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Characterization of protection afforded by a bivalent virus-like particle vaccine against bluetongue virus serotypes 1 and 4 in sheep

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Pérez de Diego, Ana Cristina and Athmaram, Thimmasandra N and Stewart, Meredith and Rodríguez Sánchez, Belén and Sánchez-Vizcaíno, José Manuel and Noad, Robert and Roy, Polly (2011) Characterization of protection afforded by a bivalent virus-like particle vaccine against bluetongue virus serotypes 1 and 4 in sheep. PLoS ONE, 6 (10). e26666. ISSN 1932-6203

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Official URL: http://dx.doi.org/10.1371/journal.pone.0026666



Abstract

BACKGROUND

Bluetongue virus (BTV) is an economically important, arthropod borne, emerging pathogen in Europe, causing disease mainly in sheep and cattle. Routine vaccination for bluetongue would require the ability to distinguish between vaccinated and infected individuals (DIVA). Current vaccines are effective but are not DIVA. Virus-like particles (VLPs) are highly immunogenic structural mimics of virus particles, that only contain a subset of the proteins present in a natural infection. VLPs therefore offer the potential for the development of DIVA compatible bluetongue vaccines.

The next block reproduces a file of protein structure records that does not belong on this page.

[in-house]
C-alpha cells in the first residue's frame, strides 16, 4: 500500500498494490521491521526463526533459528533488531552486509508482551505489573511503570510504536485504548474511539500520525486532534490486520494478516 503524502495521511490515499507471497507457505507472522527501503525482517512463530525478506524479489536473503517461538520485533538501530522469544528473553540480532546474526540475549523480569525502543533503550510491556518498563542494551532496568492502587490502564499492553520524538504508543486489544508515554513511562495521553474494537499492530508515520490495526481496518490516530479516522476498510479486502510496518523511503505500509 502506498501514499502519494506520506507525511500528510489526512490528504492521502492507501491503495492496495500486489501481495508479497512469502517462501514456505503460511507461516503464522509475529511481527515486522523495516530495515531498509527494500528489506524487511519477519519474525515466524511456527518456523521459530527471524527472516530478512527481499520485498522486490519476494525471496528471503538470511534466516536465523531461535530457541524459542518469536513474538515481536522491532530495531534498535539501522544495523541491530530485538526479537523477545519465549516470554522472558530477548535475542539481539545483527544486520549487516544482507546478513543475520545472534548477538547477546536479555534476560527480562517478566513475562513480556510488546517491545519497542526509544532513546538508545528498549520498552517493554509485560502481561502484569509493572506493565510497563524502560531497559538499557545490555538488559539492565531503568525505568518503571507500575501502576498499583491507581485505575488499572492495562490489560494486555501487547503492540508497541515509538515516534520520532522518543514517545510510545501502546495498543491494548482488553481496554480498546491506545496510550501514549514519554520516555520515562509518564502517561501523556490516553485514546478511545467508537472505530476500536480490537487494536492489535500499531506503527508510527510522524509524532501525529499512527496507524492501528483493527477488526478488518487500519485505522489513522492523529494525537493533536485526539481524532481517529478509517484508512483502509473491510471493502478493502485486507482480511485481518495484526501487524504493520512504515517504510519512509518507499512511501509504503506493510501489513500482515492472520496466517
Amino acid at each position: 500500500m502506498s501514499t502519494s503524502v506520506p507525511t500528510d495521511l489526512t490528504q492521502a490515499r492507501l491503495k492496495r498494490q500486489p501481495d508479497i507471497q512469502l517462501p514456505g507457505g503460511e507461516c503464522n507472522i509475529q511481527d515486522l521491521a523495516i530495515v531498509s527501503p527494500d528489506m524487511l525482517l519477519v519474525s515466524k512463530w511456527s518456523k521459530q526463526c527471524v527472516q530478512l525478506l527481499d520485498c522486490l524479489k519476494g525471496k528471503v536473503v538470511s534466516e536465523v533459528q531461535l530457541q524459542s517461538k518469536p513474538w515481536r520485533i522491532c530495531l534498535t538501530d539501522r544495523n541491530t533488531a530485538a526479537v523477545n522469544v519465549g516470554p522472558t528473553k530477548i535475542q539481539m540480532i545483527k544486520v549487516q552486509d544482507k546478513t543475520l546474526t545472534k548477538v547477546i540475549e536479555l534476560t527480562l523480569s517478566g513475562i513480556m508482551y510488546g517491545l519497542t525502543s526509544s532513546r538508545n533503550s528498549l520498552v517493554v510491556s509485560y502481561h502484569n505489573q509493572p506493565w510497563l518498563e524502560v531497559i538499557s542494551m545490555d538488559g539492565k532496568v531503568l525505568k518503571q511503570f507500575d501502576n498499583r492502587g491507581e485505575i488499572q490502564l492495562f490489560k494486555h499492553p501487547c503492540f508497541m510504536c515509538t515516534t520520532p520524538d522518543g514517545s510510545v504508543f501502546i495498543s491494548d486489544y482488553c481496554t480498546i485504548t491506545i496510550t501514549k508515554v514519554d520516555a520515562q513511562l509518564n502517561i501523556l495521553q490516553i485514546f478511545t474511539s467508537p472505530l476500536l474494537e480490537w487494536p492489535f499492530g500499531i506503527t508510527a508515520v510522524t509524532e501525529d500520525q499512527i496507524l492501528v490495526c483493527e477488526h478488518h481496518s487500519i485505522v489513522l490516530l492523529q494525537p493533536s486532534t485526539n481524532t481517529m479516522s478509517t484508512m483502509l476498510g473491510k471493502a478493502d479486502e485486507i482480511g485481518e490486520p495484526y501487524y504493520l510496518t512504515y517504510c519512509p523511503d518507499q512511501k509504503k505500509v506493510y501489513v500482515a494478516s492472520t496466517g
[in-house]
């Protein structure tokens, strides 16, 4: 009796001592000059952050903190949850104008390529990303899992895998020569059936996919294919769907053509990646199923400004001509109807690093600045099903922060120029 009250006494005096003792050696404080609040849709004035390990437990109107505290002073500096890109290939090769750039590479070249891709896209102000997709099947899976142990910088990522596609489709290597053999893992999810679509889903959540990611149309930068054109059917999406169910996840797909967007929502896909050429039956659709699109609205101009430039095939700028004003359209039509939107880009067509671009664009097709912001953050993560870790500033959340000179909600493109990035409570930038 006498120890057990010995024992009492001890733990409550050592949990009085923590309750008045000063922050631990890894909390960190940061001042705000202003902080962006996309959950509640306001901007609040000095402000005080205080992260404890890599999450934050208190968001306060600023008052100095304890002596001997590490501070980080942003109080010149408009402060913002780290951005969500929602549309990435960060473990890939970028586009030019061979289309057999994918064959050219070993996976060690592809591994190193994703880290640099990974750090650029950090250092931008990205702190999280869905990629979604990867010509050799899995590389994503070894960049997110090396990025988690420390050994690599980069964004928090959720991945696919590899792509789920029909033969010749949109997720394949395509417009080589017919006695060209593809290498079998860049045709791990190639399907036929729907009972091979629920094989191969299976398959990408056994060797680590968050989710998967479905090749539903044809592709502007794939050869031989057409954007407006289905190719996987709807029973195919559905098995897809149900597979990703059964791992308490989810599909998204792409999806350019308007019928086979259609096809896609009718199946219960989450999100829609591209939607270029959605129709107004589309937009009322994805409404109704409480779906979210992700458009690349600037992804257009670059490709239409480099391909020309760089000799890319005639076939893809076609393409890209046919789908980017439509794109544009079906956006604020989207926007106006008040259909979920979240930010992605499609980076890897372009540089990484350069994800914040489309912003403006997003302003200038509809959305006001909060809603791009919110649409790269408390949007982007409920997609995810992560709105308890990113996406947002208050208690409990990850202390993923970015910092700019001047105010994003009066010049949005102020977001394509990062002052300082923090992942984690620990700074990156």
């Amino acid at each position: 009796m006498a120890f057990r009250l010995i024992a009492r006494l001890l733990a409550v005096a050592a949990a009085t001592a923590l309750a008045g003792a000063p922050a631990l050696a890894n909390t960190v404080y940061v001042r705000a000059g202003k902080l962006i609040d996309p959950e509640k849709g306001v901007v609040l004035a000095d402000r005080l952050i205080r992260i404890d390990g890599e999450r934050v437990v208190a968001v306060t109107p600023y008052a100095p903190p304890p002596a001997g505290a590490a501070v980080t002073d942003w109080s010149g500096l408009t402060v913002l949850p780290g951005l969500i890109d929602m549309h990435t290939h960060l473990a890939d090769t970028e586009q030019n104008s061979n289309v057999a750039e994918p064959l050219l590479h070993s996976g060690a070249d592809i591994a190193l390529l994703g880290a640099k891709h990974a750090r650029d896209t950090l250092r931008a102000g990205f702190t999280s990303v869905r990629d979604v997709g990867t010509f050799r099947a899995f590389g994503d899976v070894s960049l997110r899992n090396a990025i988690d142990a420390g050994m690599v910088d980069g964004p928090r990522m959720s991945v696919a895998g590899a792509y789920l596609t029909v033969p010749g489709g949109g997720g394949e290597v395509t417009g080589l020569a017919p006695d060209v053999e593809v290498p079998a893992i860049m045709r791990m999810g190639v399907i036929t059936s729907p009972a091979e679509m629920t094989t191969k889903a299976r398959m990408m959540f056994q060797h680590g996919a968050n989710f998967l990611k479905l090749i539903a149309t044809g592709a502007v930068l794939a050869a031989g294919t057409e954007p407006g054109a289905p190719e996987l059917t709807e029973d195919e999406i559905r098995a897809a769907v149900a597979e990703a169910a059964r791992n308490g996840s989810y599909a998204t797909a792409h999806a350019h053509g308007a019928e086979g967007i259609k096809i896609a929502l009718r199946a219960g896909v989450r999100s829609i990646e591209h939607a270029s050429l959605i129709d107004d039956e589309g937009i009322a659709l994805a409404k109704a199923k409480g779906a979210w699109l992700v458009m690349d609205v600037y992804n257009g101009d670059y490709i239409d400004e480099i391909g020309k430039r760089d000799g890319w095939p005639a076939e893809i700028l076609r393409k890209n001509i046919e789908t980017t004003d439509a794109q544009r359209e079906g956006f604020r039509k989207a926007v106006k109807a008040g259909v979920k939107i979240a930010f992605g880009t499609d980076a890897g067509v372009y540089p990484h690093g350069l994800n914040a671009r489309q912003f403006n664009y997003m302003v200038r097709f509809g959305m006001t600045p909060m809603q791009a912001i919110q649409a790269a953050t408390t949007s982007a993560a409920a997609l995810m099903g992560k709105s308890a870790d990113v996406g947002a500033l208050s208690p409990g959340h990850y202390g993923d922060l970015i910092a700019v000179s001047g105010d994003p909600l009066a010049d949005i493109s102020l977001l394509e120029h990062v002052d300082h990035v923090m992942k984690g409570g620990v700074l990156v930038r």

METHODOLOGY/PRINCIPAL FINDINGS

Merino sheep were vaccinated with either monovalent BTV-1 VLPs or a bivalent mixture of BTV-1 VLPs and BTV-4 VLPs, and challenged with virulent BTV-1 or BTV-4. Animals were monitored for clinical signs, antibody responses, and viral RNA. 19/20 animals vaccinated with BTV-1 VLPs either alone or in combination with BTV-4 VLPs developed neutralizing antibodies to BTV-1, and group specific antibodies to BTV VP7. The one animal that showed no detectable neutralizing antibodies, or group specific antibodies, had detectable viral RNA following challenge but did not display any clinical signs on challenge with virulent BTV-1. In contrast, all control animals' demonstrated classical clinical signs for bluetongue on challenge with the same virus. Six animals were vaccinated with bivalent vaccine and challenged with virulent BTV-4, two of these animals had detectable viral levels of viral RNA, and one of these showed clinical signs consistent with BTV infection and died.

CONCLUSIONS

There is good evidence that BTV-1 VLPs delivered as monovalent or bivalent immunogen protect from bluetongue disease on challenge with virulent BTV-1. However, it is possible that there is some interference in protective response for BTV-4 in the bivalent BTV-1 and BTV-4 VLP vaccine. This raises the question of whether all combinations of bivalent BTV vaccines are possible, or if immunodominance of particular serotypes could interfere with vaccine efficacy.


Item Type:Article
Subjects:Medical sciences > Veterinary
ID Code:39676
Deposited On:22 Dec 2016 09:15
Last Modified:22 Dec 2016 12:00

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